Monday, 23 January 2012

Times: Gay couples ‘deserve’ full marital rights

Monday, January 16, 2012, by Claudia Calleja

Gay couples deserve the right to marry civilly and benefit from rights that are now limited to heterosexual spouses, the Malta Gay Rights Movement believes.

Equality is not a luxury, it is a basic human right and the time for it is now
The movement has just released a position paper asking that the legal definition of civil marriage does not remain gender specific.

The introduction of divorce last year showed that the definition of marriage could be changed, said lawyer Neil Falzon who was commissioned to draw up the document.

He stressed that the position paper tackled civil marriage and was not, in any way, asking the Church to redefine its understanding of marriage. What it did do was ask legislators and judges to make a clear distinction between Church and civil marriage because, at times, the courts blurred the dividing line.

Dr Falzon noted that allowing gay people to marry civilly would grant them full equality and access to a whole range of rights that come with signing a marriage contract.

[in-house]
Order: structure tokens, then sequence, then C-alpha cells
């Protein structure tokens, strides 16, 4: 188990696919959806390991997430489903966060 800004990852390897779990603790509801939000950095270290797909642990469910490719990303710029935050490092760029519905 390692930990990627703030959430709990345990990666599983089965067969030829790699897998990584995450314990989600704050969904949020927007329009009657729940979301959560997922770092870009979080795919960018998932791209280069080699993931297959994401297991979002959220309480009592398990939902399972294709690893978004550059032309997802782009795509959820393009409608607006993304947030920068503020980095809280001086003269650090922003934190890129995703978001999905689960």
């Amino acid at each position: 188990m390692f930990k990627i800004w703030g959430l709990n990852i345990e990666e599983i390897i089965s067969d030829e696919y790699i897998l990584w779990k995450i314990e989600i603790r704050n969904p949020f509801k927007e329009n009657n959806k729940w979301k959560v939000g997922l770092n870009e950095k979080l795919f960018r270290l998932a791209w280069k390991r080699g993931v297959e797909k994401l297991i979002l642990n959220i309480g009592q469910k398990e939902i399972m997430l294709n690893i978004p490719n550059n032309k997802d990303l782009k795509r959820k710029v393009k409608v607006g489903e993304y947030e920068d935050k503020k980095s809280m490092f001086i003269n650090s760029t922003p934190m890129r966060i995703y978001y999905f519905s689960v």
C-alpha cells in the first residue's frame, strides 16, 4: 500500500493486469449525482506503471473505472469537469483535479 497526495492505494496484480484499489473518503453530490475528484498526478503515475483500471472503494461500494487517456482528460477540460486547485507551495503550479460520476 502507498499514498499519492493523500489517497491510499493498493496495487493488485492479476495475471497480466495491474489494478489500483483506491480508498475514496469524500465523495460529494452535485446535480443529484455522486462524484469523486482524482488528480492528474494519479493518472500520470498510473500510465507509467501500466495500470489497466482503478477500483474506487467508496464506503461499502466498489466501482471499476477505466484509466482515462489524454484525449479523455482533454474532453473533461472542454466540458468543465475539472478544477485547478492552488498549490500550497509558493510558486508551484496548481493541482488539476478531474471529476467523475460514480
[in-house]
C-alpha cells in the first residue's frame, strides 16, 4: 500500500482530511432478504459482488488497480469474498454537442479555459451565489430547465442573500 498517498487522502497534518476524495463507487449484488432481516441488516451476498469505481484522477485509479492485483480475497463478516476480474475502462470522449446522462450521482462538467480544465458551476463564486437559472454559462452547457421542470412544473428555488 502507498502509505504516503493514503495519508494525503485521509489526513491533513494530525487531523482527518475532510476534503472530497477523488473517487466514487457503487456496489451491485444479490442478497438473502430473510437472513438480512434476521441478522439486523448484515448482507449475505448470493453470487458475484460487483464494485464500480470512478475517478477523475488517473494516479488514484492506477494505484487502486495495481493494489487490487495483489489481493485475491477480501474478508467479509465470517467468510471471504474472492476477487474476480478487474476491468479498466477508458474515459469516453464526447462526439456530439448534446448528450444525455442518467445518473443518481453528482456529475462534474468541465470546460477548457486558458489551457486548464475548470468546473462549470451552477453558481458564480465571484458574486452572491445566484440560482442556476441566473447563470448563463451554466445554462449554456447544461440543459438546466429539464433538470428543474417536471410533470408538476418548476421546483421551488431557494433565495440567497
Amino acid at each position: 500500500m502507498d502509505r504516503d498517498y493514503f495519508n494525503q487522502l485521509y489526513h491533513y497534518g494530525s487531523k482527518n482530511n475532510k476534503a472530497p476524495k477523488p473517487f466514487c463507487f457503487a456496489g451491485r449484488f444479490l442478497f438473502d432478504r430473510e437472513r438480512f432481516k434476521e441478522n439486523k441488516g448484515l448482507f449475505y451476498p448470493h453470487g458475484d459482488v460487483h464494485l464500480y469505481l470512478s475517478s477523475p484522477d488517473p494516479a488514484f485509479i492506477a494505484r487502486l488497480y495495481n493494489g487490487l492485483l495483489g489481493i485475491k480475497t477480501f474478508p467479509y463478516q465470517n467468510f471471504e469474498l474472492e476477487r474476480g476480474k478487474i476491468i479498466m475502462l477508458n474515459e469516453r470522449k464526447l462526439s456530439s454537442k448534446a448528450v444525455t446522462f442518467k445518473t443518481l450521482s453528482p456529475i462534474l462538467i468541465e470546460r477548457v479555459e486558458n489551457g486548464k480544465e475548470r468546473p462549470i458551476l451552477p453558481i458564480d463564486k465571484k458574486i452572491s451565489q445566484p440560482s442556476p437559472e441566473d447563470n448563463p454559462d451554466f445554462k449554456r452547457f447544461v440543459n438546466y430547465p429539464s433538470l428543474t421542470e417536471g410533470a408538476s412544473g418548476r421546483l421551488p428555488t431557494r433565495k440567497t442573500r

The rights – such as adoption, inheritance and pensions – were not necessarily covered by the cohabitation law the government promised, he said. MGRM coordinator Gabi Calleja pointed out that the cohabitation law did not recognise the relationship between the couple.

“No harm ensues to society from granting equal rights to same-sex couples and, therefore, any delay cannot be morally justified... Equality is not a luxury, it is a basic human right and the time for it is now,” she said.

When asked about public opinion, she said the divorce debate had shown people were open to the redefinition of marriage. Public opinion, she added, was often resistant to gay unions when it came to the issue of children.

On this subject, the position paper notes that there are several gay couples who had children either because one of them adopted a child or because they had a child from a previous relationship, for example.

However, the lack of marriage equality means, the paper says, that such couples are not in a position to grant full protection to the children who do not have two legal parents.

The joint duties and authority of a married couple towards their children cover issues such as maintenance, education, health, management of their assets and representation in all civil matters.

The position paper will be distributed to the major political parties and policy makers.

It can be viewed on the movement’s new website

[Click on the hyperlink above to view the comments on the Times' website.]

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